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Dairy Farmers Get Lifeline from General Assembly
By Rep. Steve Mentzer (R-Litiz)
Last week, Gov. Tom Wolf signed into law as Act 15 of 2018, a measure I co-sponsored that waives storm water management plans for high tunnel structures, which are temporary buildings often used to dry tobacco and raise produce through the early spring and late into the fall.

Because high tunnels are generally only left in place for a few planting seasons – sometimes they get moved every year - they negate the need for storm water mitigation. So these new rules were pointless. In fact, high tunnels are not part of the farm. They do not get sold with the farm and they are not subject to property taxes because of the very fact that they are temporary structures.

In early March, dozens of local dairy farmers in the Lancaster/Lebanon area received word from Dean Foods and Swiss Premium that their milk will no longer be purchased by the local processor.

At that time, the high tunnel legislation, House Bill 1486, had long-since been passed by the House and was sitting in the Senate. After an emergency meeting with Republican and Democrat senators and representatives of the dairy farming community, it was determined that moving the high tunnel bill could actually act as a lifeline to these dairy farmers who will soon lose their main sources of income. The Senate then quickly voted 49-0 to approve the measure and send it to the governor’s desk.

Many dairy farmers typically have smaller plots of land, and most of that land is used for corn and alfalfa for feed and winter silage. With this quick action, we are still in the springtime and these farmers can go out and get some high tunnels and begin moving into produce or tobacco to quickly transition to another area of agriculture production in order to prevent bankruptcy.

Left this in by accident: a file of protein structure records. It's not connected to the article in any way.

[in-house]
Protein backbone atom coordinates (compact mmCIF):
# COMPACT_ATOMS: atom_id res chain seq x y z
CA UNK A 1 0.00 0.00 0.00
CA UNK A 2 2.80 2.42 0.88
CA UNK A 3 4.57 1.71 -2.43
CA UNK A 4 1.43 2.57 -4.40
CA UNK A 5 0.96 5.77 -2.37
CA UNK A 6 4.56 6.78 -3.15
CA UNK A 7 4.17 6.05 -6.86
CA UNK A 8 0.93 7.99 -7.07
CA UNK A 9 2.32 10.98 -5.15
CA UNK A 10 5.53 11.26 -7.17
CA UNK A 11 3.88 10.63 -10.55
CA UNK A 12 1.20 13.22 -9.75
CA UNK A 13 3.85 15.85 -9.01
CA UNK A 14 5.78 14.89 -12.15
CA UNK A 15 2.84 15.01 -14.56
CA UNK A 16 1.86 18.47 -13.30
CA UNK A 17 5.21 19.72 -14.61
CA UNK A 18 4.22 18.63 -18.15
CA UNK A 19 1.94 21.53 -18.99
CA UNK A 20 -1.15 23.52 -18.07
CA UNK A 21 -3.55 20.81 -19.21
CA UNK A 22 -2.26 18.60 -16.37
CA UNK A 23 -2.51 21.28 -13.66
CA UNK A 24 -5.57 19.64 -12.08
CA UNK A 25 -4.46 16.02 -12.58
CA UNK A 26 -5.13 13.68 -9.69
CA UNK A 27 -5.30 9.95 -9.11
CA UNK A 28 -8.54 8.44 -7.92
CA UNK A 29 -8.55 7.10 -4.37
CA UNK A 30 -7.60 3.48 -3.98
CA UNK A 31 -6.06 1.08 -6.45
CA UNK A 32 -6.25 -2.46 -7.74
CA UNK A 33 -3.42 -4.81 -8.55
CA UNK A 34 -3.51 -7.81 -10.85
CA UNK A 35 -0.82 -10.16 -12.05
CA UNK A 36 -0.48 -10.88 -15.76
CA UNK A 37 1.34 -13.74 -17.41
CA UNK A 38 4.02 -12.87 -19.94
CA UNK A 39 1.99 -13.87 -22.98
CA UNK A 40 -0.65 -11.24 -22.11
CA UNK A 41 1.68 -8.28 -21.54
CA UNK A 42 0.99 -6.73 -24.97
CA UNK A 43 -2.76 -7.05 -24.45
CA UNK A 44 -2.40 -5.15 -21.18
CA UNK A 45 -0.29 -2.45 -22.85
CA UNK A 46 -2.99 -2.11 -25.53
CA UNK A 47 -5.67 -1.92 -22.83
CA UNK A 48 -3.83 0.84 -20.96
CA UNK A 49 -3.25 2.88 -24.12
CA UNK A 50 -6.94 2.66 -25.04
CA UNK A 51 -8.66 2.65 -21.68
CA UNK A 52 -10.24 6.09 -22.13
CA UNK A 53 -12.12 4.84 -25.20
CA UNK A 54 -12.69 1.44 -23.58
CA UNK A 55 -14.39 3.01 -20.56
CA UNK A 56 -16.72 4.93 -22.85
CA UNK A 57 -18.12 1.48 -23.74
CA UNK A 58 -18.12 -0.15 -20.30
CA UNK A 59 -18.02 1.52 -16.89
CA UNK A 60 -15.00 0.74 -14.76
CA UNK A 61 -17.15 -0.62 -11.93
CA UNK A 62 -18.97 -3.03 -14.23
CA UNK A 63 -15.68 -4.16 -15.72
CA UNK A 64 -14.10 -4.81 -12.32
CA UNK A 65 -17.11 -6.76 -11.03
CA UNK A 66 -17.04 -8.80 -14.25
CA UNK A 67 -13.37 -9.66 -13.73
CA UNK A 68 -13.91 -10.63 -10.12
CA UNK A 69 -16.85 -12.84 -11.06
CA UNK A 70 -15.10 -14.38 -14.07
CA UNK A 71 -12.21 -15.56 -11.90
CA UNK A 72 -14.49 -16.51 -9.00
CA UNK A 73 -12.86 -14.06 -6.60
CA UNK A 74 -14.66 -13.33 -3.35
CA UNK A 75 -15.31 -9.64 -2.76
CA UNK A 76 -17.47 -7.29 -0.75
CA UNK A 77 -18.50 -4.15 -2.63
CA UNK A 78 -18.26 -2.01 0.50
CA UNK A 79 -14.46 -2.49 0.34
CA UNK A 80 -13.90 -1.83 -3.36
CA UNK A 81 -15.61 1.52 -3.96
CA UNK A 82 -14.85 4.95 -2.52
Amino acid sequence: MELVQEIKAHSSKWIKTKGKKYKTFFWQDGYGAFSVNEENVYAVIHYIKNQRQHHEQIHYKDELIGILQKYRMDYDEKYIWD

In the long term, some of these farmers may want to move into poultry or pork production, which along with tobacco and produce, are the most profitable for small farm plots.

The problem with moving into pork or poultry is the long delay of obtaining DEP permits from the state to do so. In Maryland or Delaware, farmers tell us six months is the longest they have to wait for such permits, while in Pennsylvania it is more like two years.

That’s why these folks need to be able to start planting now. In addition, high tunnels also have the ability to support free-range chicken operations, which gives dairy farms at least three ways to quickly transition to other good-paying agriculture operations. Even during the winter months, these structures can allow farmers to grow produce such as kale and Brussels sprouts in raised beds.

The use of high tunnel structures is not limited to professional agriculture. They are also being used in suburbs – on empty lots and even on rooftops – to raise fresh food in decent quantities in an urban setting where larger crop plantings would otherwise be difficult. So, this new law opens up more possibilities for Pennsylvania’s hobby farmers.

Our food supply and the plight of those who provide for us so well are a delicate balance. The signing of this bill into law is a huge win for Pennsylvania farmers and will also help to keep the cost of produce down for consumers.
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